A new series of artworks by Nick Smith
Rhodes Contemporary Art 23 January-21 February 2015
Private View: 22 January 2015
In his debut solo show Psycolourgy, visual artist Nick Smith re-imagines iconic works by artists including Van Gogh, Magritte, Warhol and Hockney in a unique and visually arresting way.
Betraying his background in interior design – Smith has an MA in Product Design and has worked for the past decade as a designer for global brands including Hilton and Virgin – Smith’s first works were created using Pantone colour referencing ‘chips’, the essential tools of his original trade. The artist’s process developed organically; beginning with a desk covered in the colour swatches which Smith arranged into ‘Tetris-like’ patterns and ending with the creation of his first work; a version of the untitled 1967 Warhol portrait of Marilyn Monroe. Over time Smith has developed a palette of his own colours; each chip being custom made and named with a word inspired by that colour and then hand applied in layers. He now works with a library of over 3,000 colours, all with their own evocative names.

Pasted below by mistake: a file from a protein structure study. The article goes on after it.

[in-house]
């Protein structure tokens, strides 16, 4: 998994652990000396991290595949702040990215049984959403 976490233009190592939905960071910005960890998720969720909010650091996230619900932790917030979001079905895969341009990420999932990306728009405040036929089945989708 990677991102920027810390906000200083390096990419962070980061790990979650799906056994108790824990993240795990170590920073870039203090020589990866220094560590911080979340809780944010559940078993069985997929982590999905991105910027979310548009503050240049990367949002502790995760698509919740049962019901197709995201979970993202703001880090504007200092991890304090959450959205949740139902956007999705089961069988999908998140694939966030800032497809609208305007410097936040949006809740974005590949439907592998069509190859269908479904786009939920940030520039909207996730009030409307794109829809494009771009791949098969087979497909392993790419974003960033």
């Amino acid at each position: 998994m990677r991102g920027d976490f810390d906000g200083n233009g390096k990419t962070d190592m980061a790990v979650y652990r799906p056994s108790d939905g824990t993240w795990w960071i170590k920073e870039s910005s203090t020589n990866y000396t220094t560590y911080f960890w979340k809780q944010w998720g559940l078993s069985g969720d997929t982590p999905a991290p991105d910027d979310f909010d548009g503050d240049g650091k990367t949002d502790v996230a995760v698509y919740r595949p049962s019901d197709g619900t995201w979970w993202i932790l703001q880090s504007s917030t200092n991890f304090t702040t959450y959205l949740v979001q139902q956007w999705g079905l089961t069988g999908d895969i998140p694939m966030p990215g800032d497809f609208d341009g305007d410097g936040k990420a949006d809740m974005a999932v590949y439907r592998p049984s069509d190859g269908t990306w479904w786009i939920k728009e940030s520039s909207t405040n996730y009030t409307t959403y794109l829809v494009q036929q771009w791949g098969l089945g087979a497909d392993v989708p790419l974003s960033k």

In Son of Man, the colour chips take on Magritte’s surreal 1946 self portrait; with each chip named using text from Brett Easton Ellis’s American Psycho, while in Bigger Splash, Hockney’s Californian summer is evoked by use of colour chips that are all named after the Golden State’s towns and districts.
Smith’s work also illustrates the science of image reduction, how much information the eye requires for the brain to recognise an image, seen here in his colour-chip re-work of the Mona Lisa.
Smith comments: “It's a bit like what top chefs are doing when they deconstruct food, I'm deconstructing the artwork... getting a voyeuristic view of the artist’s palette to see precisely which tones and colours they used.”